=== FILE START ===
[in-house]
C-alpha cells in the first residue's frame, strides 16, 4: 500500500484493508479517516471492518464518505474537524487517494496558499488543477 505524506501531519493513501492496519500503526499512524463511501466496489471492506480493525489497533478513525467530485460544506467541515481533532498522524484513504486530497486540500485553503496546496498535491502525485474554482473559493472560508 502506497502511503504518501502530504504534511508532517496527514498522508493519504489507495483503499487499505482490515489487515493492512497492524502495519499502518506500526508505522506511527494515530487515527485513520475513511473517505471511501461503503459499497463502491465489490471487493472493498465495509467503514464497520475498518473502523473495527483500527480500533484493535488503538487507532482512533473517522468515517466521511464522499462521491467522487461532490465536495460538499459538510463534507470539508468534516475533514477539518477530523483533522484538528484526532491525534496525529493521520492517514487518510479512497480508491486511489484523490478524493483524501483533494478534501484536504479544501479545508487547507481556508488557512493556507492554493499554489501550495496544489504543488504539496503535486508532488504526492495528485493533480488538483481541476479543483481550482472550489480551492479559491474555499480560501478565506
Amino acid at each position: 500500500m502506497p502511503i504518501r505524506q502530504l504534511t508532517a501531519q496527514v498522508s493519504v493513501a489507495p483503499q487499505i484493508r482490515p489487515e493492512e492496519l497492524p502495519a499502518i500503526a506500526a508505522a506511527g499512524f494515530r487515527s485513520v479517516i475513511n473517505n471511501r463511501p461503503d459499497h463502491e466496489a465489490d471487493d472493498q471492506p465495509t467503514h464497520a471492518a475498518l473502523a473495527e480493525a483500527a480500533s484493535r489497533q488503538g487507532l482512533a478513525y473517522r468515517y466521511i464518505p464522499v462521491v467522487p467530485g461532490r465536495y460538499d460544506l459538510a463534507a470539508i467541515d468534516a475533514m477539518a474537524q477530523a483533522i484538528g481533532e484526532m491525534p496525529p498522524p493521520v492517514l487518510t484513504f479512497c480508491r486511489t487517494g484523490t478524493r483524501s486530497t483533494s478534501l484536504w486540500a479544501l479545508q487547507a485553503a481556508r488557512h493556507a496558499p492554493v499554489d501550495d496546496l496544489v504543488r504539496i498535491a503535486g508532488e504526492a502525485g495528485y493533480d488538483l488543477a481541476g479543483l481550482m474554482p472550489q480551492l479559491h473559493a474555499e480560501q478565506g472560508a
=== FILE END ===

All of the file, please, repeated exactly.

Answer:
[in-house]
C-alpha cells in the first residue's frame, strides 16, 4: 500500500484493508479517516471492518464518505474537524487517494496558499488543477 505524506501531519493513501492496519500503526499512524463511501466496489471492506480493525489497533478513525467530485460544506467541515481533532498522524484513504486530497486540500485553503496546496498535491502525485474554482473559493472560508 502506497502511503504518501502530504504534511508532517496527514498522508493519504489507495483503499487499505482490515489487515493492512497492524502495519499502518506500526508505522506511527494515530487515527485513520475513511473517505471511501461503503459499497463502491465489490471487493472493498465495509467503514464497520475498518473502523473495527483500527480500533484493535488503538487507532482512533473517522468515517466521511464522499462521491467522487461532490465536495460538499459538510463534507470539508468534516475533514477539518477530523483533522484538528484526532491525534496525529493521520492517514487518510479512497480508491486511489484523490478524493483524501483533494478534501484536504479544501479545508487547507481556508488557512493556507492554493499554489501550495496544489504543488504539496503535486508532488504526492495528485493533480488538483481541476479543483481550482472550489480551492479559491474555499480560501478565506
Amino acid at each position: 500500500m502506497p502511503i504518501r505524506q502530504l504534511t508532517a501531519q496527514v498522508s493519504v493513501a489507495p483503499q487499505i484493508r482490515p489487515e493492512e492496519l497492524p502495519a499502518i500503526a506500526a508505522a506511527g499512524f494515530r487515527s485513520v479517516i475513511n473517505n471511501r463511501p461503503d459499497h463502491e466496489a465489490d471487493d472493498q471492506p465495509t467503514h464497520a471492518a475498518l473502523a473495527e480493525a483500527a480500533s484493535r489497533q488503538g487507532l482512533a478513525y473517522r468515517y466521511i464518505p464522499v462521491v467522487p467530485g461532490r465536495y460538499d460544506l459538510a463534507a470539508i467541515d468534516a475533514m477539518a474537524q477530523a483533522i484538528g481533532e484526532m491525534p496525529p498522524p493521520v492517514l487518510t484513504f479512497c480508491r486511489t487517494g484523490t478524493r483524501s486530497t483533494s478534501l484536504w486540500a479544501l479545508q487547507a485553503a481556508r488557512h493556507a496558499p492554493v499554489d501550495d496546496l496544489v504543488r504539496i498535491a503535486g508532488e504526492a502525485g495528485y493533480d488538483l488543477a481541476g479543483l481550482m474554482p472550489q480551492l479559491h473559493a474555499e480560501q478565506g472560508a